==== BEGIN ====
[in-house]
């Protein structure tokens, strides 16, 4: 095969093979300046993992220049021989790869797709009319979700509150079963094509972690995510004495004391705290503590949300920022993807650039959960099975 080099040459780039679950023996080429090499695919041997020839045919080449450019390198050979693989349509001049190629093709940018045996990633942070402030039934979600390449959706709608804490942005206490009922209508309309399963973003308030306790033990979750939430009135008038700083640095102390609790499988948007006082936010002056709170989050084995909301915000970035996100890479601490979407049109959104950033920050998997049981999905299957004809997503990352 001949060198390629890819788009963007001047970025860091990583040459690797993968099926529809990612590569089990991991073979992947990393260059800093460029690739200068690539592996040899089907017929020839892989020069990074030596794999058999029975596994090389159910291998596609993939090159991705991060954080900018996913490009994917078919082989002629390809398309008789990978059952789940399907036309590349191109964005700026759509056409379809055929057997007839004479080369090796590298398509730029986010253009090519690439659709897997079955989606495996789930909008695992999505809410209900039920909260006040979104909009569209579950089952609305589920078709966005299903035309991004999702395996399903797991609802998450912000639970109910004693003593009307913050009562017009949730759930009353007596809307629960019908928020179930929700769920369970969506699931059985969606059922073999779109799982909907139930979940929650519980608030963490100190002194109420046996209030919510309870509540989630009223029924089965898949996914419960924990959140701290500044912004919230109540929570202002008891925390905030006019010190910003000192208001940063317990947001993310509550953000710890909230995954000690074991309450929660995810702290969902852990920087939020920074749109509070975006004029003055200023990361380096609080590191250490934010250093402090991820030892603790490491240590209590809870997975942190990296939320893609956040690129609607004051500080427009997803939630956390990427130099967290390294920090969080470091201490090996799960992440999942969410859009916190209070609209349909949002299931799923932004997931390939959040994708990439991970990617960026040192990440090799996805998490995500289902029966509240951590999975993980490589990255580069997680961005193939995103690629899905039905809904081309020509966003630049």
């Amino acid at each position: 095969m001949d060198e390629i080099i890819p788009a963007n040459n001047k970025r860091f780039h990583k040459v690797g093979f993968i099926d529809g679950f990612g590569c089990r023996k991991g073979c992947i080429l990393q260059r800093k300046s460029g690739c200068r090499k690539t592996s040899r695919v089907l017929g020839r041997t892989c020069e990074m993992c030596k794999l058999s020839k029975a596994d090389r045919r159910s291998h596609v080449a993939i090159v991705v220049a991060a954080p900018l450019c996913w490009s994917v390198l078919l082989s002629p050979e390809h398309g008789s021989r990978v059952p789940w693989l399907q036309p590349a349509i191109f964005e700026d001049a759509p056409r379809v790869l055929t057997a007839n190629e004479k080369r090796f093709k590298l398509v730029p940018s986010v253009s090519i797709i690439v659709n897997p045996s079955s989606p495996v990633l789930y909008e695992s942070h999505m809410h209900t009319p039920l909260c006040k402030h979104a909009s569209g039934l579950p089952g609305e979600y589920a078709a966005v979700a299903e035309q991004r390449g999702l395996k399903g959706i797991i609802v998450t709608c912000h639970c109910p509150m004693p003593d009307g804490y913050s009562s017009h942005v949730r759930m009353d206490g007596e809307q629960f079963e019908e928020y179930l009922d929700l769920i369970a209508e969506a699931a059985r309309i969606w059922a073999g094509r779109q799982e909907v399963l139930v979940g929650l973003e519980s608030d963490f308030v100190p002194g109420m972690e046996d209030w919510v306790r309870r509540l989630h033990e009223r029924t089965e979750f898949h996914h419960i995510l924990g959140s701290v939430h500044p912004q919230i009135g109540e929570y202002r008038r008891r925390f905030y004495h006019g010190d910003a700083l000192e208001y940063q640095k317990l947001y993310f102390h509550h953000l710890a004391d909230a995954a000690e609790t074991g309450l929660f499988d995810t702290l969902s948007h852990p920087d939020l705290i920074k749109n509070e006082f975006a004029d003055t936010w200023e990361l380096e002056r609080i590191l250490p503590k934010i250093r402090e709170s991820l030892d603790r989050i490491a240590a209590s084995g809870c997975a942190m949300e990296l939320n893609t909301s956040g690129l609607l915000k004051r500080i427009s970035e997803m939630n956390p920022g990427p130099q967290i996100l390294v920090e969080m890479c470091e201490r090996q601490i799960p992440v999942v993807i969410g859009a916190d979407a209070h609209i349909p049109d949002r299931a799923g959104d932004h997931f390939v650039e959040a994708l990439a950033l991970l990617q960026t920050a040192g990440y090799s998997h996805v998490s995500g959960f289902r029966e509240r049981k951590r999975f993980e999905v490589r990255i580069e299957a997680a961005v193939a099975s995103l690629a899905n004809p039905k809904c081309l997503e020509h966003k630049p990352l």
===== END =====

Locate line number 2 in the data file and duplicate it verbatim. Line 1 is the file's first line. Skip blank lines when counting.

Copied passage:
């Protein structure tokens, strides 16, 4: 095969093979300046993992220049021989790869797709009319979700509150079963094509972690995510004495004391705290503590949300920022993807650039959960099975 080099040459780039679950023996080429090499695919041997020839045919080449450019390198050979693989349509001049190629093709940018045996990633942070402030039934979600390449959706709608804490942005206490009922209508309309399963973003308030306790033990979750939430009135008038700083640095102390609790499988948007006082936010002056709170989050084995909301915000970035996100890479601490979407049109959104950033920050998997049981999905299957004809997503990352 001949060198390629890819788009963007001047970025860091990583040459690797993968099926529809990612590569089990991991073979992947990393260059800093460029690739200068690539592996040899089907017929020839892989020069990074030596794999058999029975596994090389159910291998596609993939090159991705991060954080900018996913490009994917078919082989002629390809398309008789990978059952789940399907036309590349191109964005700026759509056409379809055929057997007839004479080369090796590298398509730029986010253009090519690439659709897997079955989606495996789930909008695992999505809410209900039920909260006040979104909009569209579950089952609305589920078709966005299903035309991004999702395996399903797991609802998450912000639970109910004693003593009307913050009562017009949730759930009353007596809307629960019908928020179930929700769920369970969506699931059985969606059922073999779109799982909907139930979940929650519980608030963490100190002194109420046996209030919510309870509540989630009223029924089965898949996914419960924990959140701290500044912004919230109540929570202002008891925390905030006019010190910003000192208001940063317990947001993310509550953000710890909230995954000690074991309450929660995810702290969902852990920087939020920074749109509070975006004029003055200023990361380096609080590191250490934010250093402090991820030892603790490491240590209590809870997975942190990296939320893609956040690129609607004051500080427009997803939630956390990427130099967290390294920090969080470091201490090996799960992440999942969410859009916190209070609209349909949002299931799923932004997931390939959040994708990439991970990617960026040192990440090799996805998490995500289902029966509240951590999975993980490589990255580069997680961005193939995103690629899905039905809904081309020509966003630049």